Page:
Lions and lambs also convey symbolism of the weak and the strong, specifically of the weak becoming strong. For me, this also has relevenace to our shared work as so many of us are working with disempowered people - helping to bring out the voice of the lambs to stand toe to toe with the lions. We are often working to develop a community's social capital to enable their self determination - rise and rise again until lambs become lions. 

Board Activities Update

The board and it's committeess have been working together to continue the necessary transitions required with the now formally adopted bylaws, including shifts in scope and consolidation. Committees are working to further develop policies aligned with the new bylaws and further streamline our organization. 

The board approved the scholarship amounts.

2019 conference planning is underway. Accespted session proposals have been sent out, keynotes have been planned, mobile learning workshop development is moving along, and fundrasising is rocking and rolling!

2020 conference proposal for South Dakota was submitted to the board.

Staff search is underway.  

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Governing Non-profit Organizations

Governing Non-profit Organizations
Submitted by Margaret Stout
Associate Professor
Department of Public Administration
John D. Rockefeller IV School of Policy and Politics
West Virginia University

With the publication of the revised bylaws of the Community Development Society in this edition of the Vanguard, some of us may have organizational governance on our minds. In simple terms, governance is the process of steering an organization by establishing policies and procedures and then making decisions accordingly. In a membership organization like CDS, the members establish the destination and the board of directors is responsible for making decisions about how best to get there. Ideally, the board receives ongoing guidance from committees composed of members so that ongoing input is used to chart the course and make course corrections when necessary.

It’s of value to note that many CDS members work in higher education—a realm of large bureaucracies with byzantine governance policies and procedures that govern academic and administrative domains. Those functions are then delegated according to different faculty and staff roles. However, many other CDS members work in non-profit organizations that are governed by a board of directors and operated by paid staff, often supported by outside service providers and consultants.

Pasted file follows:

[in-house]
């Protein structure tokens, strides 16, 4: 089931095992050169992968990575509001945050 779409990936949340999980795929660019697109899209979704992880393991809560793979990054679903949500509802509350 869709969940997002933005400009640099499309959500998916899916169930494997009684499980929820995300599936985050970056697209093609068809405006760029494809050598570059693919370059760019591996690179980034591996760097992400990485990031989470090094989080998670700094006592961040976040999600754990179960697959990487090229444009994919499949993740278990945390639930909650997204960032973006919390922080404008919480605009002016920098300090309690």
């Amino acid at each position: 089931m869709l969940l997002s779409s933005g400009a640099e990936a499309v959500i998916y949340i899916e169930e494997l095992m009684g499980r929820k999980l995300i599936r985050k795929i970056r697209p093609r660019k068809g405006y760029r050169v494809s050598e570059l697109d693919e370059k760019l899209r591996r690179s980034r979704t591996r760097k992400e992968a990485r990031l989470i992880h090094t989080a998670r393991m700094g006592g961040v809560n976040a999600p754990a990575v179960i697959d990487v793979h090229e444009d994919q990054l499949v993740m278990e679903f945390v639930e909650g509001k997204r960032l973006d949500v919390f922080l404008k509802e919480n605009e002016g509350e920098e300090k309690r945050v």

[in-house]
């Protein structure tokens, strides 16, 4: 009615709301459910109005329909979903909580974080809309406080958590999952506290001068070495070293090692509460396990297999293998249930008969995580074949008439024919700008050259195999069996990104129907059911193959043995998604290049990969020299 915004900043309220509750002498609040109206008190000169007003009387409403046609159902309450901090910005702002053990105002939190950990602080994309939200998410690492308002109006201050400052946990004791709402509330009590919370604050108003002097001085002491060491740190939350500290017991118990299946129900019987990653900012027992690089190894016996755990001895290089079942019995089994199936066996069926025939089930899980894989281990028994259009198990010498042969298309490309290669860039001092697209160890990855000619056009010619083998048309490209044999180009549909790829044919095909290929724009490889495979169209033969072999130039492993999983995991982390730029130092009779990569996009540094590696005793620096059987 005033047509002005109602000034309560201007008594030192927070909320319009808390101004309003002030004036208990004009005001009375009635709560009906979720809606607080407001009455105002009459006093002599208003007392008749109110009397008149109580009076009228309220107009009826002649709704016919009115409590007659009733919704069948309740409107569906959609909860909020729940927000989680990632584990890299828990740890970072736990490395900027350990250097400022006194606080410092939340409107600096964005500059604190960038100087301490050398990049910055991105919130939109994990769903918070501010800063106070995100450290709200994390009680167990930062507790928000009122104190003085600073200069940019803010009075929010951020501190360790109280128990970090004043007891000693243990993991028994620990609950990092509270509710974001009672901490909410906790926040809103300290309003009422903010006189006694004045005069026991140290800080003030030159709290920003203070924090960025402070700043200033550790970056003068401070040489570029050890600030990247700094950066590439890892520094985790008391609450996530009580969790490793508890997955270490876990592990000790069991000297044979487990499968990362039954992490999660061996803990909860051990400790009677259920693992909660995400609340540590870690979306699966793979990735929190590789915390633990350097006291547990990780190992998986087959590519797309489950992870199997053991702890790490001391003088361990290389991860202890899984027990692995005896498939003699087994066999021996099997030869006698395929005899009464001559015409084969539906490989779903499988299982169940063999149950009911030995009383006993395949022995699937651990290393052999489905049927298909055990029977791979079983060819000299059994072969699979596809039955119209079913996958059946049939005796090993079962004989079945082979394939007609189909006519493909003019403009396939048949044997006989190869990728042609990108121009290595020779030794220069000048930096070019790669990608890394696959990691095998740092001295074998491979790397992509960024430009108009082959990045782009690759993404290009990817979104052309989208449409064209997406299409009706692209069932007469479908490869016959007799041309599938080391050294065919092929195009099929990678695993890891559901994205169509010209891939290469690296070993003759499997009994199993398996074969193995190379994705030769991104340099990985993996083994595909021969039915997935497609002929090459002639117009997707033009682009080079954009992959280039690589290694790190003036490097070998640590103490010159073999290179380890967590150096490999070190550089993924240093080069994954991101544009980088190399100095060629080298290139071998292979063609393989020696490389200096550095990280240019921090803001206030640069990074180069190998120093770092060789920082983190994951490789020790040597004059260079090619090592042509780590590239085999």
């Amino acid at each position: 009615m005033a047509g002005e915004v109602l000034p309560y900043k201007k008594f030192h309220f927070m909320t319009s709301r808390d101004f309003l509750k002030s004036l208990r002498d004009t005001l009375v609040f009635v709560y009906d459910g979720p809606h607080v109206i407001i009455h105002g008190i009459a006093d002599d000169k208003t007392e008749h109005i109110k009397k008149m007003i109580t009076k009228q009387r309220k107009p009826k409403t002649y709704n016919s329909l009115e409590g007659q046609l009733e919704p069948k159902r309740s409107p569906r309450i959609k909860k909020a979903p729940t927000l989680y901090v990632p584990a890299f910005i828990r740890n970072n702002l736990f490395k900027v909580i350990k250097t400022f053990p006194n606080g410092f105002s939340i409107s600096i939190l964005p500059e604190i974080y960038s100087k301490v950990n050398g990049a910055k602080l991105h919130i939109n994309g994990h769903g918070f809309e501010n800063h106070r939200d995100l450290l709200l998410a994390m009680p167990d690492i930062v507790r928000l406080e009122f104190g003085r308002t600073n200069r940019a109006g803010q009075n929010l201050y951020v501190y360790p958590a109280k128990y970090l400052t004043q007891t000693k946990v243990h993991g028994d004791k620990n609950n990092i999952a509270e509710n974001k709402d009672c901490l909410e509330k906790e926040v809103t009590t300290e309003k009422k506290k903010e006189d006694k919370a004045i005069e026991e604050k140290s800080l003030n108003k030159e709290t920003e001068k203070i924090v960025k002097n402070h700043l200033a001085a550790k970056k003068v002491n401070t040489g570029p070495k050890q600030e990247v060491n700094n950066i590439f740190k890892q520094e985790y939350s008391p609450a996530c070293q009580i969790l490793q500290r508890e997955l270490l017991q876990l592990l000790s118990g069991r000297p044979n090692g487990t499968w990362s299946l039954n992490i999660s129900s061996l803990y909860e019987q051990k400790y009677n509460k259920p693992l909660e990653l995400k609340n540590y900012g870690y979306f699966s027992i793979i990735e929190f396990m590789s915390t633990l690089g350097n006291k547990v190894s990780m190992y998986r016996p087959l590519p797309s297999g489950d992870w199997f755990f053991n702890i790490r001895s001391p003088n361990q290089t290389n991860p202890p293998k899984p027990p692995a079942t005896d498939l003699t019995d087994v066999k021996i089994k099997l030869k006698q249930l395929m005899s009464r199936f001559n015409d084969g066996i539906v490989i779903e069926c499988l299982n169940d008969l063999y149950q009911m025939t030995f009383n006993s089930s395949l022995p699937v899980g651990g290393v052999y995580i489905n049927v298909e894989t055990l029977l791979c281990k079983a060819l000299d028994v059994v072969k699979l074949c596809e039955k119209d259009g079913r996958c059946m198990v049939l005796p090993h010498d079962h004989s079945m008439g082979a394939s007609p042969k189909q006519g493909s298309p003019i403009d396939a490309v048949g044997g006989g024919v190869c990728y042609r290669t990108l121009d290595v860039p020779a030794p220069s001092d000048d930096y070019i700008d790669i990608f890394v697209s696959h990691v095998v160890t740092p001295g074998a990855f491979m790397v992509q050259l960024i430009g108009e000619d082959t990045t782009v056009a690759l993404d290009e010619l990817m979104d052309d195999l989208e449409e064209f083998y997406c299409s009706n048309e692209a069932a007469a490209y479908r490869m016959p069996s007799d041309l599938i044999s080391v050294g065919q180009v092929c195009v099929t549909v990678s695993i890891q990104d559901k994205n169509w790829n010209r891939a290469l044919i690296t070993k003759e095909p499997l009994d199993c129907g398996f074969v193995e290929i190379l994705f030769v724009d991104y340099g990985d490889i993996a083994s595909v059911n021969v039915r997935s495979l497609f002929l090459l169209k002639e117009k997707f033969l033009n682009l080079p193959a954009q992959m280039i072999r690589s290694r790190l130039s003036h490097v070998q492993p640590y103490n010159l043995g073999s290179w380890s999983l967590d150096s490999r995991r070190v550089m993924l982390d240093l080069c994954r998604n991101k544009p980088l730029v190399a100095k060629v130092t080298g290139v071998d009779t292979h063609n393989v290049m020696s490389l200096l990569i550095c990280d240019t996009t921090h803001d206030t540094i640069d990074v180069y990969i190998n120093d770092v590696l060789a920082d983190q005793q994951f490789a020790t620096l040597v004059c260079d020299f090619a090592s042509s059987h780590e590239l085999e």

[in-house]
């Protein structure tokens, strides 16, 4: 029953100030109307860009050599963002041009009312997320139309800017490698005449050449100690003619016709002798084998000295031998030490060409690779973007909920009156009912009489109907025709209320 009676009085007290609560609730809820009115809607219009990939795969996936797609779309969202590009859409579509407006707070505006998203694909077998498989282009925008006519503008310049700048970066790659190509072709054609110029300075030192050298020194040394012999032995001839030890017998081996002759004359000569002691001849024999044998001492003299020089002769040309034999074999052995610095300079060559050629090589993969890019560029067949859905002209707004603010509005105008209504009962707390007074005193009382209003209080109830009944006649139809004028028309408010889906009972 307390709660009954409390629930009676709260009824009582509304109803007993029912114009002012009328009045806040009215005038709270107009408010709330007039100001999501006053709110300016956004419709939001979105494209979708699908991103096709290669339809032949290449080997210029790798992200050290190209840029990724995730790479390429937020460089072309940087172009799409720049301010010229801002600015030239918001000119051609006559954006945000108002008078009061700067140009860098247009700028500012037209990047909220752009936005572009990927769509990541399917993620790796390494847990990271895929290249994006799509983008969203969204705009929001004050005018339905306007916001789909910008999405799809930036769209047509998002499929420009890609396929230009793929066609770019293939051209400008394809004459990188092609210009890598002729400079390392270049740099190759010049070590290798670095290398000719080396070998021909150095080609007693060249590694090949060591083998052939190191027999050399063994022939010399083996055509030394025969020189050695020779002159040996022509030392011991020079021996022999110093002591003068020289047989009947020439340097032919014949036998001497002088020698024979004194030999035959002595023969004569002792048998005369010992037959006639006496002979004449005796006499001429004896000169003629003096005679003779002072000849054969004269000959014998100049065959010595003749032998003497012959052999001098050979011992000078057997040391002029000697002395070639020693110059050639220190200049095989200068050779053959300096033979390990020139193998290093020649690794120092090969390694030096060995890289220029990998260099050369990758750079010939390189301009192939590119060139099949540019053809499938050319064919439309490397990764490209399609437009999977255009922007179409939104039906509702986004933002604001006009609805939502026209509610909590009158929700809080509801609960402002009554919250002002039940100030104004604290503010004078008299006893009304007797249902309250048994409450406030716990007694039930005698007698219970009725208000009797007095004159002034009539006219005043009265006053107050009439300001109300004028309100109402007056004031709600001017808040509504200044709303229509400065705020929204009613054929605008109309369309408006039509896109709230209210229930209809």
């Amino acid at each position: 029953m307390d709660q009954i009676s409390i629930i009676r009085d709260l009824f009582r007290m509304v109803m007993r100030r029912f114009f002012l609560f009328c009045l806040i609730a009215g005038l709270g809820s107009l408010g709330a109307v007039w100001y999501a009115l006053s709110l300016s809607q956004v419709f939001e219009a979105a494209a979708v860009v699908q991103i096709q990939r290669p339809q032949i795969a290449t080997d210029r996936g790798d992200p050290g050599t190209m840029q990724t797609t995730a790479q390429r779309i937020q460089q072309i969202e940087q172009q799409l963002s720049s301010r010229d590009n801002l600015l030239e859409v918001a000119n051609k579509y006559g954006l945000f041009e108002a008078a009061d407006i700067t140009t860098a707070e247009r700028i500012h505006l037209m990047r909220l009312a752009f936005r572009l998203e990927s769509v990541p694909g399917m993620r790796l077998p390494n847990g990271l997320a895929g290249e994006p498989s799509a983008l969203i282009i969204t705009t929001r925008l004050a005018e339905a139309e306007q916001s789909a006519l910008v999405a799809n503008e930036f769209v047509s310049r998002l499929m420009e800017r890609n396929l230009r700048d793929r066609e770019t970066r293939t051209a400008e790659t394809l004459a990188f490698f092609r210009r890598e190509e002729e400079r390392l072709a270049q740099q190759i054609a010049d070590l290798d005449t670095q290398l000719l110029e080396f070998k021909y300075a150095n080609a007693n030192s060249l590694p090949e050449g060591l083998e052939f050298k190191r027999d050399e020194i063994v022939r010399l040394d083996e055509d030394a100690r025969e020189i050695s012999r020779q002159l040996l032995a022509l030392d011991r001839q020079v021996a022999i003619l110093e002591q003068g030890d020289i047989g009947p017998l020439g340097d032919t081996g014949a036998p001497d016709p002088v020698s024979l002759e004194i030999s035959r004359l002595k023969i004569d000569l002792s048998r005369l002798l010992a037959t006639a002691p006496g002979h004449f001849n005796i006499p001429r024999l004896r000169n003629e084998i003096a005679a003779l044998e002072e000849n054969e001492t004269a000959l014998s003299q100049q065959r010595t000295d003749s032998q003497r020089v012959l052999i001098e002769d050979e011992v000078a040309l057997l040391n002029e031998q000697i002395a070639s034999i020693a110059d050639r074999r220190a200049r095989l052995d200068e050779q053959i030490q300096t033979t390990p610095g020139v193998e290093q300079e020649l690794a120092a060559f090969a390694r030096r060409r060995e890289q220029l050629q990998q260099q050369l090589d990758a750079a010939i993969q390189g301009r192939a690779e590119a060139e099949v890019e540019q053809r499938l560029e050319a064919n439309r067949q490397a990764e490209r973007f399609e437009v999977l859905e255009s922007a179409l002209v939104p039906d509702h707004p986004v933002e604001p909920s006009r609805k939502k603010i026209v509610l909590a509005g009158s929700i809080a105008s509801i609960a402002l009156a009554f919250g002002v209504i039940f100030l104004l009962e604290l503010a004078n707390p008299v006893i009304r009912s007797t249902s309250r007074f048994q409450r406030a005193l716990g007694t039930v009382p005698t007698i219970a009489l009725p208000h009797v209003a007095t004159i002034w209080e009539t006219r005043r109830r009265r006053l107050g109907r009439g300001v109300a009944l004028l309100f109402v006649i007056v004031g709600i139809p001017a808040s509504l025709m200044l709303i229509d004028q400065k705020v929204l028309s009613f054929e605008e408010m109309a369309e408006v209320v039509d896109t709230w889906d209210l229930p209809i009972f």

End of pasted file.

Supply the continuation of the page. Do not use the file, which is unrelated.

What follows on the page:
CDS governance has largely relied on volunteers who engage in service via the board of directors, standing organizational committees, and various operational ad hoc committees. Furthermore, CDS has relied heavily on contracted services to fulfill administrative needs. However, at some point in most non-profit organizations’ developmental path, increased professionalization is required to stabilize administrative and management functions and ensure organizational sustainability.

Both the previous and current board of directors believe that time has come for CDS. To more adequately support the volunteers and maintain stable operations, the board determined that a part-time Managing Director was needed, and Justin Dollard was hired to fulfill that role. Furthermore, the board decided in July 2018 that our organizational structure and Policies and Operational Guidelines needed a full review in order to move the board of directors from an operating model to a policy model of governance. This developmental process began in earnest at the October 2018 board retreat.

To clarify, an operating or working board of directors completes the lion’s share of organizational functions, including governance. A governance or policy board of directors focuses on steering the organization, while staff and contracted service providers do the work required to keep the organization moving on that course. This is not to say that a policy board no longer completes important operational functions. Rather, the balance shifts more toward governance and away from operations.

To support this style of governance, something more than an administrator is needed. Typically, non-profit organizations have an Executive Director who supports the board in setting policies and procedures and oversees or personally executes their implementation. As the revised bylaws indicate, this is the course CDS is now following and this chart will guide the board’s review of the Policies and Operational Guidelines. Stay tuned for ongoing information about our progress!

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President's Update - Love is

Image result for heart